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UCI Observatory to Play Host When Mars Makes Once-in-Eons Approach Near Earth

August 13, 2003|Zeke Minaya | Times Staff Writer

The UC Irvine Observatory will open its doors to the public Aug. 27, the day Mars approaches Earth more closely than it has for 600 centuries.

The university's high-powered telescope will be available to anyone interested in seeing the red planet up close, observatory director Tammy Smecker-Hane said.

"Scientific researchers are not that excited, because we are not going to learn anything new," she said. "But the public is excited."

The observatory's telescope is roughly six times more powerful than the typical hobbyist's equipment. An additional 15 smaller telescopes will be made available, Smecker-Hane said. The free event will run from 9 to 11 p.m. The UCI Observatory is on the campus on Gabrielino Drive behind University Hills housing.

On that day, at 2:51 a.m., Mars will come within 34.7 million miles of Earth -- the shortest distance since 57,617 BC. The average distance between the two planets whenever their orbits match up is 48.5 million miles, Smecker-Hane said.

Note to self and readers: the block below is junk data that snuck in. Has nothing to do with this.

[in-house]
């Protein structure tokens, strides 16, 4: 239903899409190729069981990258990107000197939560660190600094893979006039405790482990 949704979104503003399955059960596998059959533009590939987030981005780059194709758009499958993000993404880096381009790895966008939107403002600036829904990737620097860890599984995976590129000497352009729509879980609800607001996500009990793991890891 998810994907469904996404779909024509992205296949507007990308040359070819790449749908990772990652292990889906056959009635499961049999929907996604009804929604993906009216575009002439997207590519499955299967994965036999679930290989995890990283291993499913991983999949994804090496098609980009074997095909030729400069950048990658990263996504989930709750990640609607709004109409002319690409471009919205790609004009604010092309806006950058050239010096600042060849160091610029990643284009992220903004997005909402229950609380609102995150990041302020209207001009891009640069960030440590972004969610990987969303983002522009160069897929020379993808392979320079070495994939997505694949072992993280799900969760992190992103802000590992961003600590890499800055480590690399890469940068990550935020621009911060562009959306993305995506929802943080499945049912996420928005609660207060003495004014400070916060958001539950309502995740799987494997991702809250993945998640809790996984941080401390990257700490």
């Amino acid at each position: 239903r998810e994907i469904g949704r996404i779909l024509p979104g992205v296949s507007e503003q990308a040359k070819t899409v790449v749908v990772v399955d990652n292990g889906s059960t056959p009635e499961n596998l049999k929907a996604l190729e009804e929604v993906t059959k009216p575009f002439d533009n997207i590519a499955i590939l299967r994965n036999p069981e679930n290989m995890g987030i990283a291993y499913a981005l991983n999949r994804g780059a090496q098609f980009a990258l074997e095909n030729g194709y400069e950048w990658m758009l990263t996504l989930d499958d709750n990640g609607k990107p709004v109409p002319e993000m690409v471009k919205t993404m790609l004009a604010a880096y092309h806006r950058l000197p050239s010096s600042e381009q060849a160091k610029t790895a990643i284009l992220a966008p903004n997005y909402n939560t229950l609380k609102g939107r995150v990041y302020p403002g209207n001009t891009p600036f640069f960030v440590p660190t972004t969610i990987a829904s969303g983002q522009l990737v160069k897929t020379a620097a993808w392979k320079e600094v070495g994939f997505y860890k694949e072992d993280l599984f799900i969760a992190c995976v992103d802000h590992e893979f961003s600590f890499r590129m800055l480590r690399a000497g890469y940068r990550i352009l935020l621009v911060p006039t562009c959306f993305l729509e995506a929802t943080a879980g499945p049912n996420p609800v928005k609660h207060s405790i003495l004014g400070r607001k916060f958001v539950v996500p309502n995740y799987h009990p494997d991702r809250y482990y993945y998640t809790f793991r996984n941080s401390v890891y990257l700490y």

The features of Mars -- its dark canyons, white southern polar cap and fierce dust storms -- make it a favorite of many sky watchers, said Barbara Toy, club president of the Orange County Astronomers. Many of the group's 800 members plan to take advantage of the observatory's offer, she said. Others, however, plan to stay with favorite stargazing spots around Orange County.

"A lot of us only need a patch of clear sky," said Toy, of Laguna Beach.

To the naked eye, Mars will be the most brilliant body in the night sky, after the moon, for about a week before and after its close encounter with Earth, she said. Its reddish color will be easier to distinguish.

Toy is not surprised by all the excitement. "There's a lot of romance associated with Mars," she said.

A threat to the once-in-an-eon vista of the planet's surface, Toy said, is the possibility of Martian dust storms.

She has been tracking the approach and so far, so good.

"I have seen features in the eyepiece that I've never seen before, only in photographs," she said. For the best views, she suggests waiting until Mars climbs "pretty close to the central part of the sky."

It won't take another 60,000 years for Mars to come as close again. Astronomers estimate the next close approach will be in 2287.

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